| The Washington Times
June 5, 2002
Mark Regev, SPECIAL TO THE WASHINGTON TIMES
Lord of the lies
Illustration: [Photo by AP]
For as long as the press have been attempting report on current events,
there has been a subsequent backlash of those who find this reporting
slanted. Recently, a charged debate emerged regarding the alleged
subjectivity of reporting on current events in the Middle East. In
response to accusations of anti-Israel bias in the pages of The
Washington Post, Ombudsman Michael Getler recently asked in his column
"Is it possible that so many major American news organizations are
getting this story wrong?" New York Times reporter Frank Rich similarly
noted that complaints concerning pro-Palestinian bias in major American
media are "so indiscriminate that the indictment seems the mirror image
of the Palestinians' charge that their case has been distorted by the
pro-Israeli slant of America's 'Jewish controlled' media."
I disagree. While I do not expect the press to be pro-Israel, I do
expect it to uphold its own standard of professionalism with truthful
and balanced reporting on events in the Middle East. Such
professionalism has been lacking because the press has created an
illogical and unjustified equivalence between Israel and the
Palestinian Authority (PA).
The media's challenge in covering activities in the region stems from
their disregard for the discrepancies that exist between Israel's
largely transparent society and the Palestinian's repressive, despotic
regime. The Israeli public regularly votes prime ministers out of
office and challenges its government through an independent judicial
process. The press challenges the legitimacy of Israeli government
actions. Palestinian society, on the other hand, does not allow the
same freedom to speak out against the leadership. There has existed no
rule of law other than the prerogatives of Palestine Liberation
Organization Chairman Yasser Arafat. The Palestinian press is not
dissimilar to that of Syria or Iraq. The consistent theme of "the
leader is great, the enemy is evil" permeates the Palestinian news.
This divergent situation has been directly played out in numerous press
reports about the most recent flare-up in the region. Articles have
juxtaposed the openly critical, frustrated Israeli society with the
controlled and sanitized message of the PA.
In the absence of an independent civil society, journalists can always
find Palestinian officials, academics, and the proverbial "man in the
street" who will echo Mr. Arafat's regime, speaking forcibly about
Israeli crimes, and discuss alleged "massacres" committed by the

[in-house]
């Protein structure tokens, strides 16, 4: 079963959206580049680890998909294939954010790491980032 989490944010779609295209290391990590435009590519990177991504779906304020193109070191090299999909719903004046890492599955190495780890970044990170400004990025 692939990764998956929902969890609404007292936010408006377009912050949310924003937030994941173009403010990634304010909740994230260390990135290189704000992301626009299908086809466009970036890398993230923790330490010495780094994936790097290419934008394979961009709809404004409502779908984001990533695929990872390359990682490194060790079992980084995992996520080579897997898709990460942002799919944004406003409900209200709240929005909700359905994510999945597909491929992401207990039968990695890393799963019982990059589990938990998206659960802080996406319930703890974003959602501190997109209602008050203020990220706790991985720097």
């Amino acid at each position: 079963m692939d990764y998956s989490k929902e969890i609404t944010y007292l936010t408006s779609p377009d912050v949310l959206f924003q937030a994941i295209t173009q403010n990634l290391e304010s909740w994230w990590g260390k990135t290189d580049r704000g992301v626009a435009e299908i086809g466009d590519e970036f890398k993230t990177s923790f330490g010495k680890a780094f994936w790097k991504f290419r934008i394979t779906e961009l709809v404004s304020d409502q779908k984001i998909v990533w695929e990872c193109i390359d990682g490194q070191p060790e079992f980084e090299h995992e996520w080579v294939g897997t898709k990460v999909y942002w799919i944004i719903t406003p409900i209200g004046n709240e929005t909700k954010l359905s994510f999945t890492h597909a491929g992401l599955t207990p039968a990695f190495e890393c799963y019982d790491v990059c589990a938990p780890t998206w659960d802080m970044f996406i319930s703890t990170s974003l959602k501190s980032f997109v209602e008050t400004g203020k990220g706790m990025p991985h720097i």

Israeli army. Due to a lack of regime transparency, such charges are
difficult to corroborate and refute.
Given recent documented Palestinian distortions of the events in Jenin
and Bethlehem, it is necessary to question why today's American media
still insists on granting credibility to Palestinian spokespeople. If
one considers other documented incidents of distortion - such as
denials of Palestinian involvement in the Karin A affair - one must
wonder why the words of official Palestinians are not given more
cautionary treatment. Unfortunately, assumptions of Palestinian
credibility have led to unreliable reporting on the part of
journalists, who have bought into Palestinian deceptions, accepted them
as fact and reported them as truth.
Many reputable media outlets initially reported Palestinian claims that
the IDF massacred more than 500 people, mostly civilians, in Jenin.
Reports of this nature were based upon statements from Palestinian
officials and alleged "eye-witnesses." Today, all independent reporting
of the events in Jenin has found no evidence to confirm the allegations
of a massacre. To the contrary, it has only confirmed Israel's
affirmation that the incidents in Jenin were no more than a
strategically planned counter-terrorist operation, implemented with
deliberate moderation to decrease the loss of innocent Palestinian
In addition, many media outlets reported faulty Palestinian claims
regarding recent events in Bethlehem. The Washington Post highlighted a
story in which the church's clerics erroneously stated that they had
invited the Palestinian gunmen into the holy site. In reality, the
clerics voiced their utter dismay and disgust with the deliberate
Palestinian terrorist hijacking of the historic church. Many in the
media ignored this outrage, though it received rare coverage on the
front-page of The Washington Times.
One must question why the press becomes manipulated by crude
propaganda. When journalists deal with totalitarian, closed regimes,
they know that officially released information must be met with a
certain level of skepticism. The media correctly took a very cynical
view of the celebrations in Iraq to mark Saddam Hussein's 65th
birthday, and is similarly skeptical of anti-American demonstrations
orchestrated by the Cuban regime.
Why is Yasser Arafat's regime - one that is internationally recognized
as being dictatorial, corrupt and collaborative in orchestrating terror
- not held to the same necessary level of skepticism? Why are the same
Palestinian officials who spread the Jenin massacre and Bethlehem
hijacking myths still considered reliable sources?
Why are the same standards of professional journalism that apply so
well to the despots in Damascus and Baghdad not applied to Ramallah and
Like other dictatorships, the PA is able to stifle criticism and enlist
the entire society in its propaganda efforts. The international
community is now calling for fundamental reforms that will hopefully
lead to a more transparent, open and democratic Palestinian Authority.
Until those reforms are implemented, journalists must apply the same
professional standards to the PA that are applied to other dictatorial
Mark Regev is a spokesman of the Israeli Embassy.